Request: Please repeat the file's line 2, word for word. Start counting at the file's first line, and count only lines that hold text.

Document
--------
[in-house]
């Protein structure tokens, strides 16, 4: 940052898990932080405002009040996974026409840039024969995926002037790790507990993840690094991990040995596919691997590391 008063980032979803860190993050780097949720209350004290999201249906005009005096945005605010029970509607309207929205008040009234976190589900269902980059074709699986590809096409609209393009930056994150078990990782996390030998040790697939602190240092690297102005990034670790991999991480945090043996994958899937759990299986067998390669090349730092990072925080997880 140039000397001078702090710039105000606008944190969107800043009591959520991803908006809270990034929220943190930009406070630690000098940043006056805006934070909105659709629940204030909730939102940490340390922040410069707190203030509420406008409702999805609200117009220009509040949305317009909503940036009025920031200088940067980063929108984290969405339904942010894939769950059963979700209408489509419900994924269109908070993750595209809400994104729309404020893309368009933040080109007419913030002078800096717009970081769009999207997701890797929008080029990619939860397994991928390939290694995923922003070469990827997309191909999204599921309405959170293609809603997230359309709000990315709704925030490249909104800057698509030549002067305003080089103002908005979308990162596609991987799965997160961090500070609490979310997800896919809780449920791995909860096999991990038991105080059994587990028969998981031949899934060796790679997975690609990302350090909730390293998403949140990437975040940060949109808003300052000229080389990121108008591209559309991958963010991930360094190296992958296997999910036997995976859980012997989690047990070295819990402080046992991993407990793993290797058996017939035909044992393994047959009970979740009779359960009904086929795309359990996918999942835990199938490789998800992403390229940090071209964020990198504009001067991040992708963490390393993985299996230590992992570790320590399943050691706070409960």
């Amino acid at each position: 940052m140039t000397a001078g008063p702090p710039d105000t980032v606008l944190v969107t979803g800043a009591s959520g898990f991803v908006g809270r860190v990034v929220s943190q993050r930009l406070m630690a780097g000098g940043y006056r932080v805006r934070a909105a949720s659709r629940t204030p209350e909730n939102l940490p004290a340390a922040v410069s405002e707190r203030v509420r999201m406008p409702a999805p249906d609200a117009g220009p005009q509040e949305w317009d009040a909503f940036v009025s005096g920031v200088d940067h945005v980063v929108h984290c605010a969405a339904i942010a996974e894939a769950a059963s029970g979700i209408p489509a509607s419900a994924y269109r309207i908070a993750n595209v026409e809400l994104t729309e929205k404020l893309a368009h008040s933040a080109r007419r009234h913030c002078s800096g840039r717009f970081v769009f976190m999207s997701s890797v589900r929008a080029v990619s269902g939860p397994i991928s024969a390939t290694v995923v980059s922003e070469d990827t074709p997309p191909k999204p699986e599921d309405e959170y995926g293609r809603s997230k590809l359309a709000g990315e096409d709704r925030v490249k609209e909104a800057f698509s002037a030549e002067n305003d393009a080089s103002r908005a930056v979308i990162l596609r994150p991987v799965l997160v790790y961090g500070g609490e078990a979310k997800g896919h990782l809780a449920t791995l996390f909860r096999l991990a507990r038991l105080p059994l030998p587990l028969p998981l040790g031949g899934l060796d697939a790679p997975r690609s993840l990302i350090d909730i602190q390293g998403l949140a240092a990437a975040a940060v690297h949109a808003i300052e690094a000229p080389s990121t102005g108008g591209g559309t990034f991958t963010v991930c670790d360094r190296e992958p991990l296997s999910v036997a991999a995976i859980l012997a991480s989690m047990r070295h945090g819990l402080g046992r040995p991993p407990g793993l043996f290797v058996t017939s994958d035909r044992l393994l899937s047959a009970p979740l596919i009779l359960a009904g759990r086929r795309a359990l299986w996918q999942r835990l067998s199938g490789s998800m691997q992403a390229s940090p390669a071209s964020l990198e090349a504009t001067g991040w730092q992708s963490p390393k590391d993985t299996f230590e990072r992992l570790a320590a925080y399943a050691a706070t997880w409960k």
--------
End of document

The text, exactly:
């Protein structure tokens, strides 16, 4: 940052898990932080405002009040996974026409840039024969995926002037790790507990993840690094991990040995596919691997590391 008063980032979803860190993050780097949720209350004290999201249906005009005096945005605010029970509607309207929205008040009234976190589900269902980059074709699986590809096409609209393009930056994150078990990782996390030998040790697939602190240092690297102005990034670790991999991480945090043996994958899937759990299986067998390669090349730092990072925080997880 140039000397001078702090710039105000606008944190969107800043009591959520991803908006809270990034929220943190930009406070630690000098940043006056805006934070909105659709629940204030909730939102940490340390922040410069707190203030509420406008409702999805609200117009220009509040949305317009909503940036009025920031200088940067980063929108984290969405339904942010894939769950059963979700209408489509419900994924269109908070993750595209809400994104729309404020893309368009933040080109007419913030002078800096717009970081769009999207997701890797929008080029990619939860397994991928390939290694995923922003070469990827997309191909999204599921309405959170293609809603997230359309709000990315709704925030490249909104800057698509030549002067305003080089103002908005979308990162596609991987799965997160961090500070609490979310997800896919809780449920791995909860096999991990038991105080059994587990028969998981031949899934060796790679997975690609990302350090909730390293998403949140990437975040940060949109808003300052000229080389990121108008591209559309991958963010991930360094190296992958296997999910036997995976859980012997989690047990070295819990402080046992991993407990793993290797058996017939035909044992393994047959009970979740009779359960009904086929795309359990996918999942835990199938490789998800992403390229940090071209964020990198504009001067991040992708963490390393993985299996230590992992570790320590399943050691706070409960």